Lawyers also called attorneys or counselors are central to the legal system and are both advocates and advisors. As advocates they represent parties in court. As advisors they apprise clients as to their legal rights and obligations. To become a lawyer individuals must first earn a bachelor's degree. With a good score on the Law School Aptitude Test (LSAT) they are then admitted to law school which is a three-year program of study with courses such as contracts property law criminal law and constitutional law. In the latter years of law school students specialize by taking courses in the area of law in which they will eventually choose to work. Upon graduation they take a bar examination that is specific to the state where they will practice. However some states have cooperative agreements so lawyers who pass the bar in one state can practice in the other state without taking that state's bar exam. Most lawyers specialize in one aspect of the law. For example individuals who are being prosecuted for offenses committed against the state or society often hire criminal lawyers to defend themselves. Public defenders are lawyers that work for the government and represent people who cannot afford to pay a lawyer. Civil lawyers handle non-criminal cases such as divorce damage lawsuits wills and trusts. Real estate lawyers deal with the purchase sale and rental of land and buildings. Corporate lawyers advise companies on their rights and responsibilities in business transactions. International lawyers deal with treaties and informal agreements between nations. Most lawyers have private practices either individually or in a group. However some work for state or federal governments insurance companies real estate agencies or corporations. The website httpcareers.stateuniversity.com reports that the median annual salary for lawyers is approximately $95000.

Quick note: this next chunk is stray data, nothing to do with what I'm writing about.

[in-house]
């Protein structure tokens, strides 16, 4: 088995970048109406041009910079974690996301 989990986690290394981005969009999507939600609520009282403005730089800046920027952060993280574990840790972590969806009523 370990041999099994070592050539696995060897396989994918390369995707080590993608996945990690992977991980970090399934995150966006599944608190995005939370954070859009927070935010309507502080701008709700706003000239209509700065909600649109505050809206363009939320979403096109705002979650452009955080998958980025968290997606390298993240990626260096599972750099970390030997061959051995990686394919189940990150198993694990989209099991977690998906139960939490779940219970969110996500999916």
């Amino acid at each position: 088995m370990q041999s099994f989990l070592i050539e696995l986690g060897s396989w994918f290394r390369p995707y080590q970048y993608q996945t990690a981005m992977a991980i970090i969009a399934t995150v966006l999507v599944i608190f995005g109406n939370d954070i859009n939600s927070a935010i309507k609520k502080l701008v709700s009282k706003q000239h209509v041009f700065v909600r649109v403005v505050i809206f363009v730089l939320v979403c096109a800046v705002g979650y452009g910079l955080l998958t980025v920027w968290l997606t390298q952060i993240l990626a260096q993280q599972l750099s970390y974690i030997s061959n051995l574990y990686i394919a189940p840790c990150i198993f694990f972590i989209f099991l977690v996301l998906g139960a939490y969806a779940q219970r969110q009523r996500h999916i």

|Education Required:||Doctoral Degree|
|Tasks:||Provides legal advice to clients.
Represents clients in court.
Conducts legal research.
Advises clients of their rights.